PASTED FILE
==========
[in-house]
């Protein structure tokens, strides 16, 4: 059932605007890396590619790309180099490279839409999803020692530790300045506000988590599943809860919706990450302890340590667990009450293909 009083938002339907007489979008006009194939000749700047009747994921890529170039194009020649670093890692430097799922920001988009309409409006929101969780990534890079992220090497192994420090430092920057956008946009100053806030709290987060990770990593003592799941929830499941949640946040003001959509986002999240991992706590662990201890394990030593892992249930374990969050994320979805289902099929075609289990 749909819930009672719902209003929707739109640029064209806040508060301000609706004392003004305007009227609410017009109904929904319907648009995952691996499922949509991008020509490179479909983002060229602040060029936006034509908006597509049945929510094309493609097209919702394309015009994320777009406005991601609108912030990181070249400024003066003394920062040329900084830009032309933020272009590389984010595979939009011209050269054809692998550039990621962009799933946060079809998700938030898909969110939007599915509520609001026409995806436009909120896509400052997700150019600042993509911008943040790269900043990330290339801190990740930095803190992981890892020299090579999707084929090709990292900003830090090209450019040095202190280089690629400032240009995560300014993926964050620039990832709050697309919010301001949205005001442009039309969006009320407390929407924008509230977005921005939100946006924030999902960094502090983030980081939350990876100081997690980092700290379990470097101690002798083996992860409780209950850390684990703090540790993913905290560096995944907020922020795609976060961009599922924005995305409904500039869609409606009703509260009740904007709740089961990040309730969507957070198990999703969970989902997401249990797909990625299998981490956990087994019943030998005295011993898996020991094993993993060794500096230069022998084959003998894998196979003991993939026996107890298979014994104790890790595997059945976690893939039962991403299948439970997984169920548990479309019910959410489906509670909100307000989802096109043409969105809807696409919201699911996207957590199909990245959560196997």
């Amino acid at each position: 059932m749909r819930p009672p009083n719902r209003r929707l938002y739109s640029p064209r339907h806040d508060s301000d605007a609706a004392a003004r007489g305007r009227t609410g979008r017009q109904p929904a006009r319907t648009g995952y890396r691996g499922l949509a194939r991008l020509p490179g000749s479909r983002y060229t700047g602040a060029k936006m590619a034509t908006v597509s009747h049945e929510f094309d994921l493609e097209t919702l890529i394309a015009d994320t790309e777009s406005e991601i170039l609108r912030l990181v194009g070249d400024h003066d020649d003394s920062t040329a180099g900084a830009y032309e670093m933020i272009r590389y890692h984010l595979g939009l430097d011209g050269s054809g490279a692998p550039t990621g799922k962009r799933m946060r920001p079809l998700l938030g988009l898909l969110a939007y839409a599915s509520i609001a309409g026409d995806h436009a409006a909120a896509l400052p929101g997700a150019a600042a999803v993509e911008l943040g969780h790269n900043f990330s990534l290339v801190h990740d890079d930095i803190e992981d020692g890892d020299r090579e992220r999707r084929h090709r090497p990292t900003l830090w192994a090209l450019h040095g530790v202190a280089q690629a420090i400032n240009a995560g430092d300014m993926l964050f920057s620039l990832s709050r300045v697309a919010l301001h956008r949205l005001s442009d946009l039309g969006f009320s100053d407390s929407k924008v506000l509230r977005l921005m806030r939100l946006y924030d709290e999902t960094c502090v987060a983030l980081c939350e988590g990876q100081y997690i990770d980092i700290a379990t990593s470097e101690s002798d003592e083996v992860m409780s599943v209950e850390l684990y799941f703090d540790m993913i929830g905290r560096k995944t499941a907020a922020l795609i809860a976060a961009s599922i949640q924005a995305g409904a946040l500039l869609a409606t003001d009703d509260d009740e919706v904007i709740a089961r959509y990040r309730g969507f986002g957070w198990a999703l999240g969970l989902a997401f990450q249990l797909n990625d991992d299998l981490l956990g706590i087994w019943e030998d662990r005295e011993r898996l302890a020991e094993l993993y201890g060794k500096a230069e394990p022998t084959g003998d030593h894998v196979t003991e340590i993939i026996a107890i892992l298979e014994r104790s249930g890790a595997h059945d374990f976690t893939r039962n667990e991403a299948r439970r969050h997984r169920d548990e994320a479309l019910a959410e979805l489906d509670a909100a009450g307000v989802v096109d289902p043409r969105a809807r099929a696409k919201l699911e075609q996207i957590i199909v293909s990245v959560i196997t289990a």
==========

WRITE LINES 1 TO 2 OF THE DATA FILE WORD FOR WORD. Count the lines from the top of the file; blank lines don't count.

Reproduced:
[in-house]
């Protein structure tokens, strides 16, 4: 059932605007890396590619790309180099490279839409999803020692530790300045506000988590599943809860919706990450302890340590667990009450293909 009083938002339907007489979008006009194939000749700047009747994921890529170039194009020649670093890692430097799922920001988009309409409006929101969780990534890079992220090497192994420090430092920057956008946009100053806030709290987060990770990593003592799941929830499941949640946040003001959509986002999240991992706590662990201890394990030593892992249930374990969050994320979805289902099929075609289990 749909819930009672719902209003929707739109640029064209806040508060301000609706004392003004305007009227609410017009109904929904319907648009995952691996499922949509991008020509490179479909983002060229602040060029936006034509908006597509049945929510094309493609097209919702394309015009994320777009406005991601609108912030990181070249400024003066003394920062040329900084830009032309933020272009590389984010595979939009011209050269054809692998550039990621962009799933946060079809998700938030898909969110939007599915509520609001026409995806436009909120896509400052997700150019600042993509911008943040790269900043990330290339801190990740930095803190992981890892020299090579999707084929090709990292900003830090090209450019040095202190280089690629400032240009995560300014993926964050620039990832709050697309919010301001949205005001442009039309969006009320407390929407924008509230977005921005939100946006924030999902960094502090983030980081939350990876100081997690980092700290379990470097101690002798083996992860409780209950850390684990703090540790993913905290560096995944907020922020795609976060961009599922924005995305409904500039869609409606009703509260009740904007709740089961990040309730969507957070198990999703969970989902997401249990797909990625299998981490956990087994019943030998005295011993898996020991094993993993060794500096230069022998084959003998894998196979003991993939026996107890298979014994104790890790595997059945976690893939039962991403299948439970997984169920548990479309019910959410489906509670909100307000989802096109043409969105809807696409919201699911996207957590199909990245959560196997």